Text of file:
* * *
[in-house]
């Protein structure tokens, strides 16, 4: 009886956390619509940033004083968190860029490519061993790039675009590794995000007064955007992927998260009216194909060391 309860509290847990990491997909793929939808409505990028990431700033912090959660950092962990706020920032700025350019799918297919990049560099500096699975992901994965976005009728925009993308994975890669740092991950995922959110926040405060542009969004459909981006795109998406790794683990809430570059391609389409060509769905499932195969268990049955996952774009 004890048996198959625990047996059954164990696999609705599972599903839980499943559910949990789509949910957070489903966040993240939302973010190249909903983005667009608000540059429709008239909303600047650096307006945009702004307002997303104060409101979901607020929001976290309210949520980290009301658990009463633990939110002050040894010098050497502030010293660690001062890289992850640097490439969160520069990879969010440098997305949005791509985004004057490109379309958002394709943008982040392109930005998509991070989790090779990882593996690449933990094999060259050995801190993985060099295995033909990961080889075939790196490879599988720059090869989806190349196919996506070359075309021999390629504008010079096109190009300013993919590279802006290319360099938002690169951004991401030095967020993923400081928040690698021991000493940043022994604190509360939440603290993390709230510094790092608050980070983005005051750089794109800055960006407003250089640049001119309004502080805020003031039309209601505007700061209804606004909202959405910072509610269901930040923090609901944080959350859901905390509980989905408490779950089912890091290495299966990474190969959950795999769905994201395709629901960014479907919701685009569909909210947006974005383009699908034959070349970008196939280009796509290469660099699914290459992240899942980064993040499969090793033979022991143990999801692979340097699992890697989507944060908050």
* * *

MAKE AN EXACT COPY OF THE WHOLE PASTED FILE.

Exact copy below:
[in-house]
């Protein structure tokens, strides 16, 4: 009886956390619509940033004083968190860029490519061993790039675009590794995000007064955007992927998260009216194909060391 309860509290847990990491997909793929939808409505990028990431700033912090959660950092962990706020920032700025350019799918297919990049560099500096699975992901994965976005009728925009993308994975890669740092991950995922959110926040405060542009969004459909981006795109998406790794683990809430570059391609389409060509769905499932195969268990049955996952774009 004890048996198959625990047996059954164990696999609705599972599903839980499943559910949990789509949910957070489903966040993240939302973010190249909903983005667009608000540059429709008239909303600047650096307006945009702004307002997303104060409101979901607020929001976290309210949520980290009301658990009463633990939110002050040894010098050497502030010293660690001062890289992850640097490439969160520069990879969010440098997305949005791509985004004057490109379309958002394709943008982040392109930005998509991070989790090779990882593996690449933990094999060259050995801190993985060099295995033909990961080889075939790196490879599988720059090869989806190349196919996506070359075309021999390629504008010079096109190009300013993919590279802006290319360099938002690169951004991401030095967020993923400081928040690698021991000493940043022994604190509360939440603290993390709230510094790092608050980070983005005051750089794109800055960006407003250089640049001119309004502080805020003031039309209601505007700061209804606004909202959405910072509610269901930040923090609901944080959350859901905390509980989905408490779950089912890091290495299966990474190969959950795999769905994201395709629901960014479907919701685009569909909210947006974005383009699908034959070349970008196939280009796509290469660099699914290459992240899942980064993040499969090793033979022991143990999801692979340097699992890697989507944060908050």